numeric vector | `[]`

This property is read-only.

Predictor means of the training data, specified as a numeric vector.

If you specify

`StandardizeData=true`

:The length of

`Mu`

is equal to the number of predictors.If you set

`StandardizeData=false`

, then`Mu`

is an empty vector (`[]`

).

You cannot specify `Mu`

directly.

**Data Types: **`single`

| `double`

`NumLearners`

— Number of robust random cut trees

100 (default) | positive integer scalar

This property is read-only.

Number of robust random cut trees (trees in the RRCF model), specified as a positive integer scalar.

**Data Types: **`single`

| `double`

`NumObservationsPerLearner`

— Number of observations for each robust random cut tree

`min(N,256)`

where `N`

is the
number of training observations (default) | positive integer scalar greater than or equal to 3

This property is read-only.

Number of observations to draw from the training data without replacement for each robust random cut tree (tree in the RRCF model), specified as a positive integer scalar greater than or equal to 3.

**Data Types: **`single`

| `double`

`NumObservationsToKeep`

— Size of historical data

value of `NumObservationsPerLearner`

(default) | positive integer scalar

This property is read-only.

Size of historical data that pertains to the RRCF model's knowledge, specified as a positive integer scalar.

**Data Types: **`single`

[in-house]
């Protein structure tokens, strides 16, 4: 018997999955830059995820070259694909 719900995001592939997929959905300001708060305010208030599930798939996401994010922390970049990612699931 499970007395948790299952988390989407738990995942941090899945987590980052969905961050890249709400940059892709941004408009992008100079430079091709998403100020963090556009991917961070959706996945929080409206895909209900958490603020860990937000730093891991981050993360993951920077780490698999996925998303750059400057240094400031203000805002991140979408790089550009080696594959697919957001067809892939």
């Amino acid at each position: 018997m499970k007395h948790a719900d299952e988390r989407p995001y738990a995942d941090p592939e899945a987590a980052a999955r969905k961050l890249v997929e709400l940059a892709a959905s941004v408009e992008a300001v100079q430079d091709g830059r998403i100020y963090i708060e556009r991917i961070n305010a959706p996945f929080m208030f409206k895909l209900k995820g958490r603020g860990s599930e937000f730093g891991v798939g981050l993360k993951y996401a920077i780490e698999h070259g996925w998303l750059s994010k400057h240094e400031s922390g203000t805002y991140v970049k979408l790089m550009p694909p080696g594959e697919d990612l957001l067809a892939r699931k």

| `double`

`NumPredictors`

— Number of predictor variables

nonnegative numeric scalar

This property is read-only.

Number of predictor variables, specified as a nonnegative numeric scalar.

The default `NumPredictors`

value depends on how you create the model:

If you convert a traditionally trained model to create

`forest`

,`NumPredictors`

is specified by the corresponding property of the traditionally trained model.If you create

`forest`

by calling`incrementalRobustRandomCutForest`

directly, you can specify`NumPredictors`

by using name-value argument syntax. If you do not specify the value, then the default value is`0`

, and incremental fitting functions infer`NumPredictors`

from the predictor data during training.

**Data Types: **`double`

`NumTrainingObservations`

— Number of observations fit to incremental model

`0`

(default) | nonnegative numeric scalar

This property is read-only.

Number of observations fit to the incremental model `forest`

,
specified as a nonnegative numeric scalar. `NumTrainingObservations`

increases when you pass `forest`

and training data to
`fit`

outside of the estimation period.

When fitting the model, the software ignores observations that have missing values for all predictors.

If you convert a traditionally trained model to create

`forest`

,`incrementalRobustRandomCutForest`

does not add the number of observations fit to the traditionally trained model to`NumTrainingObservations`

.

You cannot specify `NumTrainingObservations`